Magazine article Diverse Issues in Higher Education

Engineering Change

Magazine article Diverse Issues in Higher Education

Engineering Change

Article excerpt

From his parents' telling, Dr. Norman Fortenberry indicated he wanted to pursue engineering as his career by age 3. By all accounts, his plans worked out--he graduated from MIT with three degrees in mechanical engineering and is now the executive director of the American Society for Engineering Education (ASEE).

ASEE is a nonprofit organization based in Washington, D.C., with thousands of members in the United States and abroad. Since its founding in 1893, ASEE's goal has been to promote and improve engineering education, which continues to evolve as the field advances.

Prior to ASEE, Fortenberry worked at the National Academy of Engineering and the National Science Foundation, as well as the National Consortium for Graduate Degrees for Minorities in Engineering in Science.

Despite the startling advancements in technology and engineering that have occurred over the past century, there is one area in which engineering continues to falter: too few minorities and women enter and persist in the engineering field.

Yet, over the course of the next several decades, the U.S. population will become "majority minority." The Census Bureau projects that, by 2044, Whites will make up 49.7 percent of the population. A preview of this future will be available at the start of the school year this fall. According to Department of Education projections, public K-12 schools will be majority-minority.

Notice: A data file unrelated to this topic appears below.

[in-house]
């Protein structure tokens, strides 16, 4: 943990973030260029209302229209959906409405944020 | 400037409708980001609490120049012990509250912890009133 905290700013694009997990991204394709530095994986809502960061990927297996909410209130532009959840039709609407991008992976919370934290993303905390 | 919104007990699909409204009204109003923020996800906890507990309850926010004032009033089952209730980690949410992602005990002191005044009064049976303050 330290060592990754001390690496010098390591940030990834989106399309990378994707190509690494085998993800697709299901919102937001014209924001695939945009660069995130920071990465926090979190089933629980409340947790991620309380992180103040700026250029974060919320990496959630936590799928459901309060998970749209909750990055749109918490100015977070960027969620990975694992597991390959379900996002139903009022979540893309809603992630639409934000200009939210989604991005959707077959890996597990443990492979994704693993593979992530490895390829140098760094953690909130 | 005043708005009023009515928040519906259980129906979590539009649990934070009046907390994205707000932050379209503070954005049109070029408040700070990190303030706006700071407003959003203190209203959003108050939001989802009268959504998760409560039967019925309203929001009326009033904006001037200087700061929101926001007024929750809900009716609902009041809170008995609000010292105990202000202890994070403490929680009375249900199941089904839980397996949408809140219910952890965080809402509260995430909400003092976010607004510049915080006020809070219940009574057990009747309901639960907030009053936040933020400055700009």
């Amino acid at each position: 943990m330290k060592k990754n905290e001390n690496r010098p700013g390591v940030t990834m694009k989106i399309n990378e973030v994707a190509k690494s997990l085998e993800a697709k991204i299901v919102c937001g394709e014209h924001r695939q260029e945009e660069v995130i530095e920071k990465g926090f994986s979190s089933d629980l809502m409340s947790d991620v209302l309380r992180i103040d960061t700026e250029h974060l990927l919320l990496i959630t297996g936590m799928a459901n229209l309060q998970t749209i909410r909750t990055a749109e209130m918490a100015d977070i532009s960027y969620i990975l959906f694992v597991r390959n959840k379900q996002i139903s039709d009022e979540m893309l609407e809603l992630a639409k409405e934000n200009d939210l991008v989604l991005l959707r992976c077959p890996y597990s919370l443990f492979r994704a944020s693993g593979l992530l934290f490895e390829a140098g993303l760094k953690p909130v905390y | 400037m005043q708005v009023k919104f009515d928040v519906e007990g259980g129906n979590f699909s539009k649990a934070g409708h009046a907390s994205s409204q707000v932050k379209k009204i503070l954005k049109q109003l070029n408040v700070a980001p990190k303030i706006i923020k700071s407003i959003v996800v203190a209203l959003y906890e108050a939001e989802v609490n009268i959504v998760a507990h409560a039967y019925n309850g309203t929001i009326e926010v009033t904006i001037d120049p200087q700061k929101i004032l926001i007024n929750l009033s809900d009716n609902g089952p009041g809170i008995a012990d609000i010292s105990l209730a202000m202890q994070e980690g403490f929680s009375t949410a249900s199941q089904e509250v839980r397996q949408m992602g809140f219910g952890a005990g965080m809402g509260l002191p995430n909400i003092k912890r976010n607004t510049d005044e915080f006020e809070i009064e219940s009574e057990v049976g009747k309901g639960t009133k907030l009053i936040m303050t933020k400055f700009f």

For the future of engineering in the United States, this may have interesting implications. Certain minority groups--Hispanics, African-Americans and Native Americans--are highly underrepresented in engineering fields. The National Action Council for Minorities in Engineering (NACME) watches trends in this area, and its research shows that the numbers have not significantly improved, at least since 2012.

Fortenberry knows firsthand that being a minority studying engineering can be a somewhat lonely endeavor. At MIT, he became aware of race in a new way. At the two high schools in Missouri and Louisiana that he attended prior to college, he had Black and White friends without ever thinking too much of it. But upon arriving at MIT, he found himself grouped in with the other Black students there. "I don't recall making that a conscious choice," he says.

MIT was then in the midst of making a concerted effort to recruit more minority students. …

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